McMahon Stadium, Calgary - July 26, 2008

RICK OVERWATER -- Sun Media

, Last Updated: 8:17 AM ET

CALGARY -- The uniform of metal is a black T-shirt and jeans.

And while many stuck with the code at Monsters of Rock yesterday, they were in for a sweaty ride at first, not envied by the smarter folks who dressed for the sun that beamed down into McMahon Stadium -- at least until it started raining sporadically.

It was an especially hot time for those who made a point of getting there early enough to catch openers Zimmers Hole.

They don't exactly take themselves seriously. And despite playing tight precise music, it was obvious the majority of ticket-buyers didn't take them seriously enough to try and beat the line that stretched halfway around the stadium when doors opened.

Then again, beating any lineup at Monsters of Rock was a monumental feat.

It was no fault of the organizers. For the most part, things ran smoothly, with plenty of amenities available.

"Lineups are lineups," said Dave Johnston, Marketing Director for The Union, the concert's presenters.

"You get any large event like this and you'll have a lot of people right off the top."

Most would tell you that the misery of queues was a small price to pay for such a filler-free lineup of metal's best, many bands rarely ever hitting Calgary, and they would be 100% correct.

What a show.

The styles represented within the genre ran the gamut. One of the just-plain coolest bands, at No. 2 arguably too early in the lineup, was Montreal's Priestess.

Priestess harkens back to the proto-metal days, with a sound more in keeping with Ozzy Osbourne's seminal outfit Black Sabbath or perhaps Uriah Heep.

If you were looking for a band that rolled in all the styles and some of the rhythm-section intensity of modern metal, the next band, 3 Inches of Blood had plenty of that, complete with a sense of irony you could not help but have after studying some of the '80s' oh-so-epic bands that inform their sound.

If you instead needed a band that helped define a standard, as opposed to representing it, Testament was up next and was the band that truly got the crowd fired up.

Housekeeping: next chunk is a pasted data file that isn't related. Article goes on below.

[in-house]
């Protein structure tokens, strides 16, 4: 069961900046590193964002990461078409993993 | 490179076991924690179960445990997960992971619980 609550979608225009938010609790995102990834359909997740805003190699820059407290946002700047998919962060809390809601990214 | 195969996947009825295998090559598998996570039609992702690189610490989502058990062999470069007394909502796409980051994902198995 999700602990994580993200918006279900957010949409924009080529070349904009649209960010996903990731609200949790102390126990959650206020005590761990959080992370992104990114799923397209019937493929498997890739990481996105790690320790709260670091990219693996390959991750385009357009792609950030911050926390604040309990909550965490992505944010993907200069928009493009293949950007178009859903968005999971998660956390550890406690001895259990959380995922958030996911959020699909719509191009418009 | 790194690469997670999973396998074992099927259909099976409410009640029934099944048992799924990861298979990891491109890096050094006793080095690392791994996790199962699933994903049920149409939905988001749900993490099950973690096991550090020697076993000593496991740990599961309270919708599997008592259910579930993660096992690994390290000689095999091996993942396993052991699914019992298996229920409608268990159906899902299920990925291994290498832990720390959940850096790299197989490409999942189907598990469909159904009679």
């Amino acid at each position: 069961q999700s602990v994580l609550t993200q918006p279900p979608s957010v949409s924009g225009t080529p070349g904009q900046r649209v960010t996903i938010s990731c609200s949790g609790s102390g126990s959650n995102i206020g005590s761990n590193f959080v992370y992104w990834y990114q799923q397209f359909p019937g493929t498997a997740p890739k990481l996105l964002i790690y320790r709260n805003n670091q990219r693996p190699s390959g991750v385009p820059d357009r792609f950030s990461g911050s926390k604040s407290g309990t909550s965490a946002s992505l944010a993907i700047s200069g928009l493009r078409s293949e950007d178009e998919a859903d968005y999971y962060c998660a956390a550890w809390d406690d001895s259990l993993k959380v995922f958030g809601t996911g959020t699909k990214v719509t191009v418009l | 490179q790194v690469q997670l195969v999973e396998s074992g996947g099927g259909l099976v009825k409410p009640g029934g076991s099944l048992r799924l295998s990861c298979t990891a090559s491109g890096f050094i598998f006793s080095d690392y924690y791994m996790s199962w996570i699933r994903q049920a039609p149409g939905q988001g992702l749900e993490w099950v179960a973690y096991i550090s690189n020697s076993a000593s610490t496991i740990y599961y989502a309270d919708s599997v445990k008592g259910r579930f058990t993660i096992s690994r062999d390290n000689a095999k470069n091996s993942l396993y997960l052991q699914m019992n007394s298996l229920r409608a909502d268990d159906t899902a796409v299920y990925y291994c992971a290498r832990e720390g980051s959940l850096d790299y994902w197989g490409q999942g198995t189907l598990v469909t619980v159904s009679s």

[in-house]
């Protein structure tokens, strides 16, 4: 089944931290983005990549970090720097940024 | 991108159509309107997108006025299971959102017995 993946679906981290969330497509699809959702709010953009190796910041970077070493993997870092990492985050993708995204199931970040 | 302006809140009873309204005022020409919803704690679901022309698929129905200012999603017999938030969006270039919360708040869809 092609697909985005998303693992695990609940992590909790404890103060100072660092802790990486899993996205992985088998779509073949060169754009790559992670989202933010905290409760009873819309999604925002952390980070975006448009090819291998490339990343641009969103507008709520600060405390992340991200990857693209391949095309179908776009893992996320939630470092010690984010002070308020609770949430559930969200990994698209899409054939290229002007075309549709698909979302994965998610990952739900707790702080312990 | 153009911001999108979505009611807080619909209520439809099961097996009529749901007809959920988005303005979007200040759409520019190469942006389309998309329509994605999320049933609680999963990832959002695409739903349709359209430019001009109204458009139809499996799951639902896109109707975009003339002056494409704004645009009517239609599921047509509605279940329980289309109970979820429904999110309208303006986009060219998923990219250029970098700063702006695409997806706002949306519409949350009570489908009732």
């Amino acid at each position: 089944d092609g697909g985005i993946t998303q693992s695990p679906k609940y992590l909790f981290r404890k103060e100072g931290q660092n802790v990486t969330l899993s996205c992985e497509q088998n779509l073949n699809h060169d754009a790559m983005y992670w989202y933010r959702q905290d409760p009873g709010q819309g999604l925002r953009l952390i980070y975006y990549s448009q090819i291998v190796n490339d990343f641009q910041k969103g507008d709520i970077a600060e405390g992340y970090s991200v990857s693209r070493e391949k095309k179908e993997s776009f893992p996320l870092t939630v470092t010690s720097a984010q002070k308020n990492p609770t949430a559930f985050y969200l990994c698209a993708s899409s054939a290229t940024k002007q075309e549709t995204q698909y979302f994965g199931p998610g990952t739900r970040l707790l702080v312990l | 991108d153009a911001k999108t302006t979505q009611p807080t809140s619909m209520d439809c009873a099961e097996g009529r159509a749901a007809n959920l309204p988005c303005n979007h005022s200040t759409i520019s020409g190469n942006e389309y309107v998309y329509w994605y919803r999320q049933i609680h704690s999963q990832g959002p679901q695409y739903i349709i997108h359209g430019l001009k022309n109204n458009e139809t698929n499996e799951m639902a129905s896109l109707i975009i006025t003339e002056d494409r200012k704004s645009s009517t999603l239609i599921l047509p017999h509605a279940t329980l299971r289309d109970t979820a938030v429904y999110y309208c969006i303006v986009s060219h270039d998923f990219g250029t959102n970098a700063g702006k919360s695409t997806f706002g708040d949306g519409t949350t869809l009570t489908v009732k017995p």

Laying down some classic Bay-area thrash topped with some very-schooled lead guitar and Chuck Billy's demonic growl, it was a crushing set.

Vocal styles came in many different varieties. On the rougher side, there was Max Cavalera's guttural bark, a treat for fans who have followed him and brother Igor from their days in Sepultura.

In contrast to a lot of the more throat-rending vocalists, you had System of a Down's Serj Tankian, a singer's singer. His band was also more stylistically nimble and, clad in pink, less scared of being humorous than, oh, say Hatebreed, which preceded them.

Of course, if you're going to talk about truly great singers, you just had to wait for co-headliners Judas Priest.

Clearly in top operatic form on their new album Nostradamus, frontman Rob Halford rose from the stage in a silver cloak and led the band through a cut from the new record. It ain't the best record, though, so thankfully they cut right to the classic material, playing Metal Gods from British Steel and moving on to everything expected, including Halford on his Harley.

Beyond a doubt, Judas Priest is one of the greatest metal bands ever and few could ever follow them.

That's where Ozzy Osbourne comes in. Striding on stage in the white cowboy hat bestowed upon arrival in the city, Ozzy may not have been up to the vocal histrionics of Halford.

But there's only one guy who sings Mr. Crowley and War Pigs.

Zak Wylde, easily the guitar god of the da y (and metal is all about guitars and drums) took up any slack in the show and helped Ozzy end the day on a high point.

Sun Rating: 4.5 out of 5 stars


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